Emoji ExampleΒΆ

A simple example that shows how to include emoji. Note that this example does not seem to work on OS X, but does work correctly in Ubuntu.

There are 3 important steps to follow to include emoji: 1) Read the text input with io.open instead of the built in open. This ensures that it is loaded as UTF-8 2) Override the regular expression used by word cloud to parse the text into words. The default expression will only match ascii words 3) Override the default font to something that supports emoji. The included Symbola font includes black and white outlines for most emoji. There are currently issues with the PIL/Pillow library that seem to prevent it from functioning correctly on OS X (https://github.com/python-pillow/Pillow/issues/1774), so try this on ubuntu if you are having problems.

emoji
import io
import os
import string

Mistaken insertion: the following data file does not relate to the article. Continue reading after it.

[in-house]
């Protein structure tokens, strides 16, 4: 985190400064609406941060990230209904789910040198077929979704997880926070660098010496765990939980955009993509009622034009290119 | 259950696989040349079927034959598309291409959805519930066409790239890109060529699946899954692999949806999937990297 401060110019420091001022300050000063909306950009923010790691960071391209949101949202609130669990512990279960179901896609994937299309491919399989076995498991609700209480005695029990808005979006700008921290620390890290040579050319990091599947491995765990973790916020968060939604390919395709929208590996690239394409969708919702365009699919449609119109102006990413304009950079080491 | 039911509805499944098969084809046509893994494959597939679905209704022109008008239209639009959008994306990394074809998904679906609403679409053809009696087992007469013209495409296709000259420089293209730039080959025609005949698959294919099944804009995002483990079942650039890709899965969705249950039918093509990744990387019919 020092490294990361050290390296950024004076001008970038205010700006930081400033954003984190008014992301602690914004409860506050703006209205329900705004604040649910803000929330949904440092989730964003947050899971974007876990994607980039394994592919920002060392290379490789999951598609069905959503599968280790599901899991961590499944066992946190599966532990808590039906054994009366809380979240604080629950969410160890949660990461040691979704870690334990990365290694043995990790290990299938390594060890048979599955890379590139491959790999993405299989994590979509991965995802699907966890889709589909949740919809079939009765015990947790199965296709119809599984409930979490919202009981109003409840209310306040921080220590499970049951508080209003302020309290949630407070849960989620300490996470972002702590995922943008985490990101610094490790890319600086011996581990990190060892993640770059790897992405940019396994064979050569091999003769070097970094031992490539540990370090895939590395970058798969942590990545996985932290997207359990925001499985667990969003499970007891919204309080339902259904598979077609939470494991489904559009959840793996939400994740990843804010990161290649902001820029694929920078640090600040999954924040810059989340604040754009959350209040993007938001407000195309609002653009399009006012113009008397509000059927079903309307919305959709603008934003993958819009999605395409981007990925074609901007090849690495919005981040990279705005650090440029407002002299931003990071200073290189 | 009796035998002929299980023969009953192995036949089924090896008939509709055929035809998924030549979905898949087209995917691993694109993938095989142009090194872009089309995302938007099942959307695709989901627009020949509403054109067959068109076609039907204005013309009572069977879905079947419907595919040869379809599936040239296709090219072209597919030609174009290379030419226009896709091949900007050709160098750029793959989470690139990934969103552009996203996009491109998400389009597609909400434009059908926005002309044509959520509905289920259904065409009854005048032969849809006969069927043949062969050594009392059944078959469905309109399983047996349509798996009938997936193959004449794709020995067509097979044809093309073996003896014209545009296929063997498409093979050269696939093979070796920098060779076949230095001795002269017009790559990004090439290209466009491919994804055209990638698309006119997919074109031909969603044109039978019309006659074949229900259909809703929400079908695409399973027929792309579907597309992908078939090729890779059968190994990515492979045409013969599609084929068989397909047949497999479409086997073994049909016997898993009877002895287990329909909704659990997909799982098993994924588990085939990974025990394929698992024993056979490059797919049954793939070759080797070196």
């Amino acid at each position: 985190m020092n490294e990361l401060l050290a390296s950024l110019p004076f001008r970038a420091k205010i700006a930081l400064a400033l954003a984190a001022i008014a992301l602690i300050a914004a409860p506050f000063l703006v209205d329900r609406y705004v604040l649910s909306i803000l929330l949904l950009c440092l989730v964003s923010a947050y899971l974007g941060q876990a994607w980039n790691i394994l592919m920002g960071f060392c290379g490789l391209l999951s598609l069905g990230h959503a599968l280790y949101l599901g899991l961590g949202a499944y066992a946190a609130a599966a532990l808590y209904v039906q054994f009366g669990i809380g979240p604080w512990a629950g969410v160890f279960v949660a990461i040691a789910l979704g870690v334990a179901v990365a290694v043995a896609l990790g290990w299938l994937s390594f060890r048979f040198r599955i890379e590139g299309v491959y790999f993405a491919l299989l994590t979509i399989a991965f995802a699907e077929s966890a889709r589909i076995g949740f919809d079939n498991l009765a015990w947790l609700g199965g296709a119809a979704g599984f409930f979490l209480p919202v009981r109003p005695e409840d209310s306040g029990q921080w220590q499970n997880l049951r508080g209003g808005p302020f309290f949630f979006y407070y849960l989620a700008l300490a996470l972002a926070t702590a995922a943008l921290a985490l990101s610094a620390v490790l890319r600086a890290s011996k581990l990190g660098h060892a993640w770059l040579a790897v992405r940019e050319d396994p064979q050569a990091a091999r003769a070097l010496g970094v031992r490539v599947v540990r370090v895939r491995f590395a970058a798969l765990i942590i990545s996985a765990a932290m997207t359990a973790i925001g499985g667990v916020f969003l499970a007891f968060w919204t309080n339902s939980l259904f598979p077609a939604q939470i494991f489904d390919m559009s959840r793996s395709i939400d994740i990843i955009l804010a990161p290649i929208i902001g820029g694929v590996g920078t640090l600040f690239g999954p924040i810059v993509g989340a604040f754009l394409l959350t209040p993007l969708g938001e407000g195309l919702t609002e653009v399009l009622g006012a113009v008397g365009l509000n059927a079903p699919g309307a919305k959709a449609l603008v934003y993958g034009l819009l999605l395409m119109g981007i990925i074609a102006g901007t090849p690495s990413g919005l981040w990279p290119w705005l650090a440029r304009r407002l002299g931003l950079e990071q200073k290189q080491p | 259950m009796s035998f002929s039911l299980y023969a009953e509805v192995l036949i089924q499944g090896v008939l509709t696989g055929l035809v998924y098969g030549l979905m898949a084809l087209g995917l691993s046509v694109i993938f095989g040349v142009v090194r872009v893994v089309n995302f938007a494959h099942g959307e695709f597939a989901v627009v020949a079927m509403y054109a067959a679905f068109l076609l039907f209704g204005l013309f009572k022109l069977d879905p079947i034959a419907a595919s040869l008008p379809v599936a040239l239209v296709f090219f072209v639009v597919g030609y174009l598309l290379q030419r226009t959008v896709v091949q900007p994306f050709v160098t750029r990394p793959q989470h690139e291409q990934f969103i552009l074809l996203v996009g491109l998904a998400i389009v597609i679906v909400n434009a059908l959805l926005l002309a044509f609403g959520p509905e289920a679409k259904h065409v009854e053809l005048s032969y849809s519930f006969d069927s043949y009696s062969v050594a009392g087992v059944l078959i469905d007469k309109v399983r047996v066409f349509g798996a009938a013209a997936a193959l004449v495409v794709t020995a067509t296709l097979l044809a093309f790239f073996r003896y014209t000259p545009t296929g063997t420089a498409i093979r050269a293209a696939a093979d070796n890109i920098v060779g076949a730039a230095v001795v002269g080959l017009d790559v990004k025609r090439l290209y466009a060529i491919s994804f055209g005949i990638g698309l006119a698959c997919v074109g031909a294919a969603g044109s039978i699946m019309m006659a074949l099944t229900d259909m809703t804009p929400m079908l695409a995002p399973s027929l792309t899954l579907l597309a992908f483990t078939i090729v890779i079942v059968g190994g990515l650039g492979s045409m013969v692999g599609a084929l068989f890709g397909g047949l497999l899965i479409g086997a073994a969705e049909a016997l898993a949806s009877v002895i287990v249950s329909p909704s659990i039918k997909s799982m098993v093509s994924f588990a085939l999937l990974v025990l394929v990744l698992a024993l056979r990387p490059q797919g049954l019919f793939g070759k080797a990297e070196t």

from os import path
from wordcloud import WordCloud

# get data directory (using getcwd() is needed to support running example in generated IPython notebook)
d = path.dirname(__file__) if "__file__" in locals() else os.getcwd()

# It is important to use io.open to correctly load the file as UTF-8
text = io.open(path.join(d, 'happy-emoji.txt')).read()

# the regex used to detect words is a combination of normal words, ascii art, and emojis
# 2+ consecutive letters (also include apostrophes), e.x It's
normal_word = r"(?:\w[\w']+)"
# 2+ consecutive punctuations, e.x. :)
ascii_art = r"(?:[{punctuation}][{punctuation}]+)".format(punctuation=string.punctuation)
# a single character that is not alpha_numeric or other ascii printable
emoji = r"(?:[^\s])(?<![\w{ascii_printable}])".format(ascii_printable=string.printable)
regexp = r"{normal_word}|{ascii_art}|{emoji}".format(normal_word=normal_word, ascii_art=ascii_art,
                                                     emoji=emoji)

# Generate a word cloud image
# The Symbola font includes most emoji
font_path = path.join(d, 'fonts', 'Symbola', 'Symbola.ttf')
wc = WordCloud(font_path=font_path, regexp=regexp).generate(text)

# Display the generated image:
# the matplotlib way:
import matplotlib.pyplot as plt
plt.imshow(wc)
plt.axis("off")
plt.show()

Total running time of the script: ( 0 minutes 0.350 seconds)

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